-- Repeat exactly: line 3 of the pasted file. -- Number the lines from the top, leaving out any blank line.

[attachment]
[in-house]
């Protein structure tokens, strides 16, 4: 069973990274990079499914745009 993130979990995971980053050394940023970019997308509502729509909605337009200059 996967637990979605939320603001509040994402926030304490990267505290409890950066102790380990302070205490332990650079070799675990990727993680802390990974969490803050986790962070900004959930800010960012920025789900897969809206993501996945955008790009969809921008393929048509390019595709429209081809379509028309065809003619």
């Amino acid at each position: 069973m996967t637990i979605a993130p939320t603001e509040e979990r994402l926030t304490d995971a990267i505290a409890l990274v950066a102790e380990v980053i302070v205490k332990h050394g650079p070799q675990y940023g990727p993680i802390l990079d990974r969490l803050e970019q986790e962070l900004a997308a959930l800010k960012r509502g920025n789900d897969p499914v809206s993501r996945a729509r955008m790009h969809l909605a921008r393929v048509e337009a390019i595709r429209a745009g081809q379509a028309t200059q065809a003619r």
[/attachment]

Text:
């Amino acid at each position: 069973m996967t637990i979605a993130p939320t603001e509040e979990r994402l926030t304490d995971a990267i505290a409890l990274v950066a102790e380990v980053i302070v205490k332990h050394g650079p070799q675990y940023g990727p993680i802390l990079d990974r969490l803050e970019q986790e962070l900004a997308a959930l800010k960012r509502g920025n789900d897969p499914v809206s993501r996945a729509r955008m790009h969809l909605a921008r393929v048509e337009a390019i595709r429209a745009g081809q379509a028309t200059q065809a003619r």